HC Deb 30 July 1891 vol 356 cc761-3
MR. J. ROWLANDS (Finsbury, E.)

I beg to ask the Secretary of State for War whether an order has been given from the War Office to Messrs. Hebbert and Co., of James Street, Haymarket, S.W., for 10,000 pouches and belts for telegraph messengers; if so, whether the contract permits Messrs. Ross & Co., of Grange Mills, Bermondsey, who were struck off the list of contractors, to cut and supply leather for the order; and if the factory clause is inserted in the above contract?


Messrs. Hebbert & Co. hold the contract for pouches and belts for telegraph messengers. Under the contract the contractors are required to have the cutting-out done on their own premises, but there is no restriction as to the source whence the materials are procured, provided they comply with the prescribed pattern. The Factory Clause is included in the contract.


Would it be illegal for Messrs. Ross to deal in any way with the material they supply in cutting out the articles, seeing that they have been struck off the list of contractors?


Messrs. Ross and Co. are prohibited from providing any manufactured goods of any sort or kind. But contractors for the War Office have-power to obtain the material in any market, provided the article complies with the terms of the contract.

MR. HOWELL (Bethnal Green, N.E.)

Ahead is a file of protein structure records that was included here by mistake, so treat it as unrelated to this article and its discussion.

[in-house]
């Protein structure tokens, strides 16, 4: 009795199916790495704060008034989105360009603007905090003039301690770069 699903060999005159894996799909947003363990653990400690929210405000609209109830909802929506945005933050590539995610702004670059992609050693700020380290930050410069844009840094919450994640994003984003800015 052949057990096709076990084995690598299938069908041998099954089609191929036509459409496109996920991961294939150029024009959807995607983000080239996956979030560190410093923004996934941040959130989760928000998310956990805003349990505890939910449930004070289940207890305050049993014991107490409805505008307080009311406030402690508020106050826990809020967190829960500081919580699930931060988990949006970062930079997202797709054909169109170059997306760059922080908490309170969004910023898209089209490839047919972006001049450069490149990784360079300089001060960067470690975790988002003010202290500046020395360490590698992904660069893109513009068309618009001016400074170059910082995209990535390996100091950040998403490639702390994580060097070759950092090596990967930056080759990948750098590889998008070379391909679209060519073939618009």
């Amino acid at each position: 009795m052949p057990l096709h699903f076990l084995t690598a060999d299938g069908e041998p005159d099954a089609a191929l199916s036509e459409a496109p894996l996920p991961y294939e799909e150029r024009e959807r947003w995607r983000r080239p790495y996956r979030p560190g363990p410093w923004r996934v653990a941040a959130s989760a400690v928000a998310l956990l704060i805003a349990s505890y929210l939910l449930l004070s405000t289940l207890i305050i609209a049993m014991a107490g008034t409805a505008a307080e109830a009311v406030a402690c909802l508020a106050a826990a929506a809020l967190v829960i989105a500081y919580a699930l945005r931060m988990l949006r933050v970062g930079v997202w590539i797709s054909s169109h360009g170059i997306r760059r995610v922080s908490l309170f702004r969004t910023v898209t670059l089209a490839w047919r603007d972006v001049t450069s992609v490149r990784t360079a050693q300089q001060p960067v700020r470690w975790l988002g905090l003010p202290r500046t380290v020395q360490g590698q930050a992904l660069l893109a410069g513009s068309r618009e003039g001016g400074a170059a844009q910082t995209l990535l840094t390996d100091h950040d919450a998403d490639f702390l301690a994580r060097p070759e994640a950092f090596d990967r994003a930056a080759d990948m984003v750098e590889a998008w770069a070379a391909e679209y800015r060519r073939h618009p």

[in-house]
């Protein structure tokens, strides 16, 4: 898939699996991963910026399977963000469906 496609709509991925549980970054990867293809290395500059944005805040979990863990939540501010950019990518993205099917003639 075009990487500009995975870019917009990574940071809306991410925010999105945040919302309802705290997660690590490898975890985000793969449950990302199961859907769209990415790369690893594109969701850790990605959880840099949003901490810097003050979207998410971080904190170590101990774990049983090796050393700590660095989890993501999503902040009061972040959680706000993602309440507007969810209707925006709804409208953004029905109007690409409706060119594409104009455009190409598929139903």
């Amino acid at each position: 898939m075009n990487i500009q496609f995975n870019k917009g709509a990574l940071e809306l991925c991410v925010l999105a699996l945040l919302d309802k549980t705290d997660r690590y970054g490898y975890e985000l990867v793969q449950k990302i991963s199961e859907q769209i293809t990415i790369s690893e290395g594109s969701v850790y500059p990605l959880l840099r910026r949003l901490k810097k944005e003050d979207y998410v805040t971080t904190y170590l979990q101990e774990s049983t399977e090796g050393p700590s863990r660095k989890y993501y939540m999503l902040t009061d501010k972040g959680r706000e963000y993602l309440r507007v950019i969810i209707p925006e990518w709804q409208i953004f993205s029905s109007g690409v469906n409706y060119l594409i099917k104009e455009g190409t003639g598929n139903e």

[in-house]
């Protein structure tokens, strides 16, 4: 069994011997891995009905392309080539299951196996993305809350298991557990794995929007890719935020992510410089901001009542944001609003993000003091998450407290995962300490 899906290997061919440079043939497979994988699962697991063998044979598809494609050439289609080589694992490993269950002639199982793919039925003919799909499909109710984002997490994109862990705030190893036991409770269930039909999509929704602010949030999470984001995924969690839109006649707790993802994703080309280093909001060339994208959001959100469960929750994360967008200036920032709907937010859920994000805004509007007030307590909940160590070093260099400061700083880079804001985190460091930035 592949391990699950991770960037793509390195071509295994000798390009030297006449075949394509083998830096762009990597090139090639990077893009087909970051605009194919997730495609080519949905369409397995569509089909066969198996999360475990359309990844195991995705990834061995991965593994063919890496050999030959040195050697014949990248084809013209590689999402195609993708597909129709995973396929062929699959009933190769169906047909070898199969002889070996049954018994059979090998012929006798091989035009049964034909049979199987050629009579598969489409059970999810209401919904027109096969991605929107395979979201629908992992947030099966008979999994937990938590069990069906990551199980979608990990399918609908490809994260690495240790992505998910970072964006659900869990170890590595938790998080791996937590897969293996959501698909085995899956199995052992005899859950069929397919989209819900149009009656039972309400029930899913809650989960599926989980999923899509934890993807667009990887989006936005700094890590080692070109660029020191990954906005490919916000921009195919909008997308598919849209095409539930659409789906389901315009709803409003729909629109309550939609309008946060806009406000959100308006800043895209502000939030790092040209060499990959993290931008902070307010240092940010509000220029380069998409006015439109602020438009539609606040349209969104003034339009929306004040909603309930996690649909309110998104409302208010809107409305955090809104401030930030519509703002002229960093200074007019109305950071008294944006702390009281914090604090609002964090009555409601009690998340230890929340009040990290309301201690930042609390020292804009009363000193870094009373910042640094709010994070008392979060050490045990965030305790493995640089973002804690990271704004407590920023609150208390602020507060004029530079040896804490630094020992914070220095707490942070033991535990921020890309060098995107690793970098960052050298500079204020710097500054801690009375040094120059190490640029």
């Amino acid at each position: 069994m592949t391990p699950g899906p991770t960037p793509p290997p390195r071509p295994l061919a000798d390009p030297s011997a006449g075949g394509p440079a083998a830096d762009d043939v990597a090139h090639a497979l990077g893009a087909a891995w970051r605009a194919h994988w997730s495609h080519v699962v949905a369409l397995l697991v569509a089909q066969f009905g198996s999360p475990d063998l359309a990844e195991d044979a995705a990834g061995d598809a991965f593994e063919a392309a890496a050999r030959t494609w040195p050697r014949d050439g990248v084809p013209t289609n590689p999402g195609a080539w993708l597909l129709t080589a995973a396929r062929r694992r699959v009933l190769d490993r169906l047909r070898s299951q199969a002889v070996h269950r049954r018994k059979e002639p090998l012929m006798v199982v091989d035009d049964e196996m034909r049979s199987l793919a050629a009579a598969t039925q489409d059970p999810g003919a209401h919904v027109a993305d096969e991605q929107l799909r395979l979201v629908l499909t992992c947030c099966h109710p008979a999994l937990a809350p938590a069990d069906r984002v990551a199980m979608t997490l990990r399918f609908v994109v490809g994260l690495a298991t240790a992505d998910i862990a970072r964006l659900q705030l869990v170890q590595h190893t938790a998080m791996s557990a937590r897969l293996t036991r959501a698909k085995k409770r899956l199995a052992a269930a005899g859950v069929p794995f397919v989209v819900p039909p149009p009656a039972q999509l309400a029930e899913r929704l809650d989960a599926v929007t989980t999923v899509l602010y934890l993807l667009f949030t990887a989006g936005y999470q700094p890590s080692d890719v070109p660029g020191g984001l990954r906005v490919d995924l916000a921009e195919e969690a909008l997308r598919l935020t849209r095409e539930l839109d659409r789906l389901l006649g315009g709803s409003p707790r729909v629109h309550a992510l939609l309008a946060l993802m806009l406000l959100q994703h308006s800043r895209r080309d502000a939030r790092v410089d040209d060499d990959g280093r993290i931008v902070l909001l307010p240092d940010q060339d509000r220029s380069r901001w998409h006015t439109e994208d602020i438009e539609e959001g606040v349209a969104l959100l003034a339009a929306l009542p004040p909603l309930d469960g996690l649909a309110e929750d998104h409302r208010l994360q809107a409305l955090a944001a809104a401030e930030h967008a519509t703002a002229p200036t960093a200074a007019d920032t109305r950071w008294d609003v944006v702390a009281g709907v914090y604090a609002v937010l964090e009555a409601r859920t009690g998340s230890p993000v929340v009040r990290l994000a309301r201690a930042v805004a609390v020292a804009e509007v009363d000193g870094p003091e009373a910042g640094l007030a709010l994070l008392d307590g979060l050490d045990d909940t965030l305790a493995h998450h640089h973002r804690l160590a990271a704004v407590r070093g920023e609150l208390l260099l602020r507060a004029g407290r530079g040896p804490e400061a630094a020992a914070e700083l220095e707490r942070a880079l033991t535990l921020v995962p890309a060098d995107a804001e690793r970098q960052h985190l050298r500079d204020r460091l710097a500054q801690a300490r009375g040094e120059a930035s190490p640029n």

Is not that a violation of the pledge-given to the House when the question of contracts was under discussion?


Were not Messrs. Ross struck off the list of contractors because the material they used for their articles was not of the right quality?


The material can be purchased any where, provided that it is according to contract, and care is taken to see that the conditions laid down are carried out.


Is the standard rate of wages given by these contractors?


The rates of wages are agreed upon and are published in the workshop, where every man can see what he is entitled to.


Why was this proviso made in this contract? If the wages are to be arranged by the Director of Contracts, the whole plan mentioned in the House as having been adopted by the Government falls to the ground.


The proviso was made in this case because the trade is not a general one, but peculiar to the requirements of the War Department. There is no standard rate of wages, and no market for rejections. The War Office found that the wages offered to the people employed in this particular trade were what might be termed of a sweating description. It was felt that the Government ought to prevent their work being executed in that way, and for that reason a price was agreed upon between the contractors and the War Office—a price which is known to the workpeople, and which they can obtain.